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- Thermometric Properties
- Defining A Temperature Scale
- Laboratory Thermometer (You Are Here!)
- Clinical Thermometer
- Maximum Thermometer
- Minimum Thermometer
- Three States Of Matter
- Brownian Motion
- Pressure In Gases
- Internal Energy
- Thermal Energy
- Heat Capacity
- Specific Heat Capacity
- Change Of State
- Melting and Solidification
- Boiling and Condensation
- Differences Between Boiling and Evaporation
- Specific Latent Heat
- Thermal Equilibrium
- The thermometer is made relatively small so that it is portable and cheap.
- The liquid is contained in a thin-walled glass bulb. The bulb is made relatively larger than its bore to contain more of the liquid, so as to improve sensitivity.
- The narrow bore of the capillary tube is uniform. The round glass stem around the capillary tube is made thick. It acts as a magnifying glass.
- Small expansion of the liquid in the liquid bulb will cause a big change in the length of the liquid thread in the capillary tube as it is made narrow. The narrower the bore, the higher the sensitivity.
- The range is limited by the freezing and boiling points of liquid.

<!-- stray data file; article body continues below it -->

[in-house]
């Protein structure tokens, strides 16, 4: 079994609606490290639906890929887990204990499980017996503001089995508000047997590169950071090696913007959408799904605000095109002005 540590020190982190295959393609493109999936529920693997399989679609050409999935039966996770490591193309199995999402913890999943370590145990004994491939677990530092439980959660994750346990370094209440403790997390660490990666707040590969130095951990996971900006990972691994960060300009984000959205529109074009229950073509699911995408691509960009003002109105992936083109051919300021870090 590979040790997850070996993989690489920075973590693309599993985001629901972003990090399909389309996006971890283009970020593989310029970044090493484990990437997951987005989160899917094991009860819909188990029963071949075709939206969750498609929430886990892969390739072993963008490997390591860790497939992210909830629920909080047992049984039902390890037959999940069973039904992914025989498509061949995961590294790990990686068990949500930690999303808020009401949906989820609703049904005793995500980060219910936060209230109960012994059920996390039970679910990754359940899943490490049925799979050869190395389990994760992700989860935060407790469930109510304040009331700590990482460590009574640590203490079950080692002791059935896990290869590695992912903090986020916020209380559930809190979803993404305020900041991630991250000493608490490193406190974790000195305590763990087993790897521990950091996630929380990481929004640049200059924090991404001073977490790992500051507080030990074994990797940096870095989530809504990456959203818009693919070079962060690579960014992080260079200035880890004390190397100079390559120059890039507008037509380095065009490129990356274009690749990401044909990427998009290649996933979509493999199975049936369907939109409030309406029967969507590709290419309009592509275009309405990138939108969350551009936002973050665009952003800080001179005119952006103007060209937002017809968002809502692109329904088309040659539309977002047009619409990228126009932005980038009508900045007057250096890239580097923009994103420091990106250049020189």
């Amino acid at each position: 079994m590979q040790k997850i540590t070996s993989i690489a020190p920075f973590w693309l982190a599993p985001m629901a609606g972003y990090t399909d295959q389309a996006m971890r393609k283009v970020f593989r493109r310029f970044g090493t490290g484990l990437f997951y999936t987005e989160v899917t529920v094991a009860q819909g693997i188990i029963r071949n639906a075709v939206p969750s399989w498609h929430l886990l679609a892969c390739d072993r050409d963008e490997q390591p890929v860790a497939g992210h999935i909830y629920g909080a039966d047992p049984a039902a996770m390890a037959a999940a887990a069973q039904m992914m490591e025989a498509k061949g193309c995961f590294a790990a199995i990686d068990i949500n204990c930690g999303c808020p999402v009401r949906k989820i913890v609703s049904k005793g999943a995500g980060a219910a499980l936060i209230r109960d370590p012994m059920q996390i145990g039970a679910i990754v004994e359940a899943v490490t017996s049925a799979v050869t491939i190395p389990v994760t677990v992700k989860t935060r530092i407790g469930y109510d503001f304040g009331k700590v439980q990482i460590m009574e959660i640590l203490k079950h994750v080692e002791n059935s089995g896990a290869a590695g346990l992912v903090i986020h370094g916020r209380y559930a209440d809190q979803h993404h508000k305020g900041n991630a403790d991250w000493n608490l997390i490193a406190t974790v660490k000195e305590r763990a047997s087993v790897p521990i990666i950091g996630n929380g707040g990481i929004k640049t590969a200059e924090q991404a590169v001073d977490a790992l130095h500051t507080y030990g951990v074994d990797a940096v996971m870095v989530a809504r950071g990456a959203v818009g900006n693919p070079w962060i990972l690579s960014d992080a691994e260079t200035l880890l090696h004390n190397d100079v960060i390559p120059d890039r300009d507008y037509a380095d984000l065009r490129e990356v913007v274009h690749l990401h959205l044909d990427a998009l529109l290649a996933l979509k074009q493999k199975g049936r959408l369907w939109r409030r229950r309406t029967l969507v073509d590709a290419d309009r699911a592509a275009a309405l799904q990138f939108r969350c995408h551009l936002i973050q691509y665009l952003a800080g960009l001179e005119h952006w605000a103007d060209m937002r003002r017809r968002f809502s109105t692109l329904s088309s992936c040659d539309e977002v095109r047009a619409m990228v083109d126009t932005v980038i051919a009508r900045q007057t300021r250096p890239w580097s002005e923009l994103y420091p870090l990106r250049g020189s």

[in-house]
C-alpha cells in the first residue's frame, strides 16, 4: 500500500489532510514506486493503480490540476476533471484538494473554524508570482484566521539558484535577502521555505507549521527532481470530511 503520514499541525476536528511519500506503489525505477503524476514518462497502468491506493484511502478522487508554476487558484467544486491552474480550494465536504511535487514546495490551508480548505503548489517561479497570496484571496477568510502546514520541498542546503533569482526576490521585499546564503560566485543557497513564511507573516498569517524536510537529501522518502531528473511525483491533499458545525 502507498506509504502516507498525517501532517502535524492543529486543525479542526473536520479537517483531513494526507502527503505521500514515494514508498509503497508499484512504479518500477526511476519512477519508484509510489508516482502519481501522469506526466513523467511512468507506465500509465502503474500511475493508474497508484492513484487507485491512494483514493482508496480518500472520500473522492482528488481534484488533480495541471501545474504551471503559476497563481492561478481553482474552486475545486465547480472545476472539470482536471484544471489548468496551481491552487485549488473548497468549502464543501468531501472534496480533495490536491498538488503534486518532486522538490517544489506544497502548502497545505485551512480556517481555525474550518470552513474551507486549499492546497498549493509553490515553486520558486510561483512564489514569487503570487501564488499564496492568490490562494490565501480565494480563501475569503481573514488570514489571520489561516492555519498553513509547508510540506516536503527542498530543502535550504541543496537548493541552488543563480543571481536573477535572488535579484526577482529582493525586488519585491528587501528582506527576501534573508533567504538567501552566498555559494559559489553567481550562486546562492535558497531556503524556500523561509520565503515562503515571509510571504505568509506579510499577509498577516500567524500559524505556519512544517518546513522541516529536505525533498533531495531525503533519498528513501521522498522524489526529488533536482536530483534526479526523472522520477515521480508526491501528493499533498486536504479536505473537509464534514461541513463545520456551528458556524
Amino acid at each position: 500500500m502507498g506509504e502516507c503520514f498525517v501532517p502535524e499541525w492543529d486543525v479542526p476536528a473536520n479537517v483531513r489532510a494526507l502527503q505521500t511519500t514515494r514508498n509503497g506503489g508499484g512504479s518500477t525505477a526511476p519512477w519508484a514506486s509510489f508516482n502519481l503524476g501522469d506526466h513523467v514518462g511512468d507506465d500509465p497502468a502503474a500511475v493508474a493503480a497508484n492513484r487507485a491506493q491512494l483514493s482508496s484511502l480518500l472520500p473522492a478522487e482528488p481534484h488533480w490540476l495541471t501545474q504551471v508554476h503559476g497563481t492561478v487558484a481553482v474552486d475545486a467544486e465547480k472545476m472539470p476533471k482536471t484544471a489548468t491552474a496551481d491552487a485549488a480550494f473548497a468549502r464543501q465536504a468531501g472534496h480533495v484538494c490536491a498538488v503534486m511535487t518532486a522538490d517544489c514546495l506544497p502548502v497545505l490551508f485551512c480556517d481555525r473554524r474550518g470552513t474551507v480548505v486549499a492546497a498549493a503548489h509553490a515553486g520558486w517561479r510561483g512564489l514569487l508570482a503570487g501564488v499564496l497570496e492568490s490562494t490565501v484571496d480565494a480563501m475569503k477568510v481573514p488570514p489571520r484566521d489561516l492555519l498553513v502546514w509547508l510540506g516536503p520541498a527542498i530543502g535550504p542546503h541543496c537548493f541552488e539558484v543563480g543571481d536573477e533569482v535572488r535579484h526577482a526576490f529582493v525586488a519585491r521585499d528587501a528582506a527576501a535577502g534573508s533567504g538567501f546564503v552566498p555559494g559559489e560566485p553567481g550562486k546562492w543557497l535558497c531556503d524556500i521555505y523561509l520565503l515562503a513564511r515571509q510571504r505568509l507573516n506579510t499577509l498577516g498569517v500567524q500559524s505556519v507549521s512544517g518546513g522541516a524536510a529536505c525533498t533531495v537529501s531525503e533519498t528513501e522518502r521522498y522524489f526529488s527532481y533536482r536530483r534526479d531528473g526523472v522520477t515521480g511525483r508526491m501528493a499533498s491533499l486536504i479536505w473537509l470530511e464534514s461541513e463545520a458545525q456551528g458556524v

For mercury thermometer: -39 to 357°C
For alcohol-in-glass thermometer: -115 to 78°C
- In colder countries, most of its liquid-in-glass thermometers use alcohol and not mercury.
- The range can be increased by lengthening the bore.
- Range is the converse of sensitivity, i.e., the longer the range, the lower is its sensitivity. Factors that increase range would at the same time reduce its sensitivity.
- Mercury expands quite uniformly over a good range of temperatures.
- Alcohol expands non-linearly over different range of temperatures.
- As the liquid is contained in a thin-walled, small glass bulb, it will be more responsive (faster response) to heat.
- Mercury reacts quickly to the temperature changes whereas alcohol reacts slowly.
- It takes several tens of seconds to record one reading.
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